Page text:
New SEB Feature: Syndicate a Category.

For those visitors who come here specifically for a particular category or two and would like to be able to subscribe to an RSS feed of that category in your favorite aggregator your day of rejoicing has come as now you can do just that. Take a look at the category listing in the left navigation bar and you will find links to RSS 2.0 versions of every category. Keep in mind that in the case of subcategories that if you subscribe to a parent category you won’t have to subscribe to the subcategories as well as any entries in the subcategories will appear in both.

This is something I’d been meaning to try for awhile now as I know there are a few people who stop by specifically for my EE Tips or for the Political discussions. I wasn’t sure it would work, but it turns out it does. Or at least it appears to. If some of you guys try it out, drop me a line and let me know if it’s working right.

grin

7 thoughts on “New SEB Feature: Syndicate a Category.

  1. This is really a great feature!

    Did this take a lot of work or was it something simple? I have wanting to do something like this myself, but haven’t a clue how to even begin.

    I can see that this might be something that people who lurk around on my site might want to avoid seeing all the nonsense posts (to them anyway) and see only what they want to see.

    Of course, a cooler feature would be to have checkboxes next to each catagory, if the checkbox is checked, they get that category in their feed. This would allow tons of flexability, but I’m sure it would be a bear to setup on the server side.

  2. The method I used was pretty simple and takes advantage of the unusual way in which EE handles category displays. I’ll do up another entry on the method I used and post it to the EE Tips category.

  3. I’m considering a move to EE and per category syndication is a REALLY big deal to me. I posted on the forums & an admin pointed me to you for some insight. I notice that you have the per category feeds working, but I couldn’t find any details on “how” just yet.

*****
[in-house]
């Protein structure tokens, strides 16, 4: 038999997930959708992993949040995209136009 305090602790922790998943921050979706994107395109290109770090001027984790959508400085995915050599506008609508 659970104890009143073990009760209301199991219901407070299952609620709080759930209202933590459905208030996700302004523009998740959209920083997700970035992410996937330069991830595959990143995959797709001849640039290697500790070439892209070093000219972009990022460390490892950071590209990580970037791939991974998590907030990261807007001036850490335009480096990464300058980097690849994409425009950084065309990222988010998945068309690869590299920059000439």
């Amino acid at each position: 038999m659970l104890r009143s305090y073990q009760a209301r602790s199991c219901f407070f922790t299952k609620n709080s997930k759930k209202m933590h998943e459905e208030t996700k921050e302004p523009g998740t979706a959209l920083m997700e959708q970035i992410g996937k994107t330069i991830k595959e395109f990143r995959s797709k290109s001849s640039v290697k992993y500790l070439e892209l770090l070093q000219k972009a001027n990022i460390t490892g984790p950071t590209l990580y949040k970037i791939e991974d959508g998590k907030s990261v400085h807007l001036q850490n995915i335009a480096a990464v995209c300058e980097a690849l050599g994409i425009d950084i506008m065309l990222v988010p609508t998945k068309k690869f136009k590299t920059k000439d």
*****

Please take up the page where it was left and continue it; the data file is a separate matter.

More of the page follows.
Can you give me a brief overview or code example?

  4. Not to diss EE in any way. However, WordPress also supports category RSS feeds. In fact, it supports just about anything you can display as a feed, monthly archives, yearly archives, single posts, etc… I don’t really know what use that would be, but it supports it.

    The best part is it’s free, really easy to install (5 minutes, really!). The only downside I have with it so far is the documentation could be tons better.

    Another great feature in WP1.5 is you can “write pages” that you can then use as pages in your website. Much easier to make content than creating pages by hand.

    I could go on and on, but I think Les might get upset with me.

  5. Become a bit of a WP advocate there, Dave? grin It’s true that WP has some nice stuff in it, but the little experience I had with it left a sour taste in my mouth.

    Anyway, I thought I’d written up instructions on how to do this already, but it appears I posted it over at the EE Forums rather than here.

    Turns out EE will make an RSS feed for just about anything that uses the standard index page. You just feed it through the rss template of your choice rather than the index template. The following code is how I do it:

    {exp:weblog:categories weblog=“weblog1”}
    <a href=”{path=weblog/rss_2.0}” title=“RSS 2.0 Category Feed”>
    <span style=“border:1px solid;border-color:#FC9 #630 #330 #F96;padding:0 3px;font:8px verdana,sans-serif;color:#FFF;background:#F60;text-decoration:none;margin:0;”>
    XML</span></a>&nbsp;<a href=”{path=weblog/index}”>{category_name}</a> <br />
    {/exp:weblog:categories}

    Basically, I’m just feeding the standard category archive through the RSS 2.0 template and letting it handle the rest. You’d want to change the weblog parameter to match the shortname for your blog and the paths to point to the proper template.

  6. Thanks, Les. That rocks! I’m out on the WP/EE/MT debate. For larger sites, EE is the choice because it scales very well & it enables a membership model – something that neither WP nor MT can offer out of the box.

  7. WP has members. In fact, WP has 9 levels of members, 10 if you count the admin level. Even WP1.2.2 has those levels.

    As to how well WP scales to larger sites. :shrug: I couldn’t speak to that. My site pretty small. I know I have faster page loads with WP over EE. My page loads in EE were approaching 6.5 secs, WP is hitting 1.5 secs. I’m currently seeing longer loads due to a statistics engine that is slowing it down. I wasn’t even able to use the statistics engine in EE.

    Ah well, that’s the bueaty of this country. We are all free to make our own decisions. At least it used to be that way. smile

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